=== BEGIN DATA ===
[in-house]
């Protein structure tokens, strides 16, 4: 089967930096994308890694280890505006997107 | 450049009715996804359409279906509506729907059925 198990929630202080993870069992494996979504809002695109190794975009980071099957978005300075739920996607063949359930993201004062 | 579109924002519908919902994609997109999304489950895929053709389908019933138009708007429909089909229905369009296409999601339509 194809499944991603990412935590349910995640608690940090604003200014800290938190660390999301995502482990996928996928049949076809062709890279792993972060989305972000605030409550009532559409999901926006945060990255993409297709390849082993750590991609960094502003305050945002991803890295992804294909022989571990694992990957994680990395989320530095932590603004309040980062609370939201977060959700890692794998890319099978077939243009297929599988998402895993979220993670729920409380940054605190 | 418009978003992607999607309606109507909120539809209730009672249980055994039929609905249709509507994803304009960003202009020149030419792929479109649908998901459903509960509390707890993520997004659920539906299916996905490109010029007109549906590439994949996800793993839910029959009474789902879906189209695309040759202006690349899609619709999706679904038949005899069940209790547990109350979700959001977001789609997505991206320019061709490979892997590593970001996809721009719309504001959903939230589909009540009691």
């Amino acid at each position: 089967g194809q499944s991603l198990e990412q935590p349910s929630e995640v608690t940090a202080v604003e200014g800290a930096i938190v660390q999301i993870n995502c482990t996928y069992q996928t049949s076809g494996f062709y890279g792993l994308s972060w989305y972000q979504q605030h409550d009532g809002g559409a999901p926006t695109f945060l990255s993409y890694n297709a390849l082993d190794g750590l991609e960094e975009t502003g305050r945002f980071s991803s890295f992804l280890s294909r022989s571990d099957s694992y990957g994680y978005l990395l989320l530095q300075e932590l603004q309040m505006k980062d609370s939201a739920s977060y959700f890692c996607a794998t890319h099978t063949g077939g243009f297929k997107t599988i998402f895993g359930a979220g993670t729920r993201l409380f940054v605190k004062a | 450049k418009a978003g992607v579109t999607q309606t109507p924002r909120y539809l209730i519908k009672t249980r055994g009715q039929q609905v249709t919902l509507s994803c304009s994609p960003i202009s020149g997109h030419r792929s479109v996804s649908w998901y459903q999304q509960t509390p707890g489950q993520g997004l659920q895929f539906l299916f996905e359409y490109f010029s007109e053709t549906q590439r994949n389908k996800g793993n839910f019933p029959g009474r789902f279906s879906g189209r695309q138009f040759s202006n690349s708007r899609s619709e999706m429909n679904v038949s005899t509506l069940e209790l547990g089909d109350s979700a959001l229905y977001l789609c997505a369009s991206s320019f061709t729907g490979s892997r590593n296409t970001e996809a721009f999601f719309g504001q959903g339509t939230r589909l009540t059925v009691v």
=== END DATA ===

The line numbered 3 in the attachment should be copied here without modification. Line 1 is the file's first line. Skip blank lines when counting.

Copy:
């Amino acid at each position: 089967g194809q499944s991603l198990e990412q935590p349910s929630e995640v608690t940090a202080v604003e200014g800290a930096i938190v660390q999301i993870n995502c482990t996928y069992q996928t049949s076809g494996f062709y890279g792993l994308s972060w989305y972000q979504q605030h409550d009532g809002g559409a999901p926006t695109f945060l990255s993409y890694n297709a390849l082993d190794g750590l991609e960094e975009t502003g305050r945002f980071s991803s890295f992804l280890s294909r022989s571990d099957s694992y990957g994680y978005l990395l989320l530095q300075e932590l603004q309040m505006k980062d609370s939201a739920s977060y959700f890692c996607a794998t890319h099978t063949g077939g243009f297929k997107t599988i998402f895993g359930a979220g993670t729920r993201l409380f940054v605190k004062a | 450049k418009a978003g992607v579109t999607q309606t109507p924002r909120y539809l209730i519908k009672t249980r055994g009715q039929q609905v249709t919902l509507s994803c304009s994609p960003i202009s020149g997109h030419r792929s479109v996804s649908w998901y459903q999304q509960t509390p707890g489950q993520g997004l659920q895929f539906l299916f996905e359409y490109f010029s007109e053709t549906q590439r994949n389908k996800g793993n839910f019933p029959g009474r789902f279906s879906g189209r695309q138009f040759s202006n690349s708007r899609s619709e999706m429909n679904v038949s005899t509506l069940e209790l547990g089909d109350s979700a959001l229905y977001l789609c997505a369009s991206s320019f061709t729907g490979s892997r590593n296409t970001e996809a721009f999601f719309g504001q959903g339509t939230r589909l009540t059925v009691v």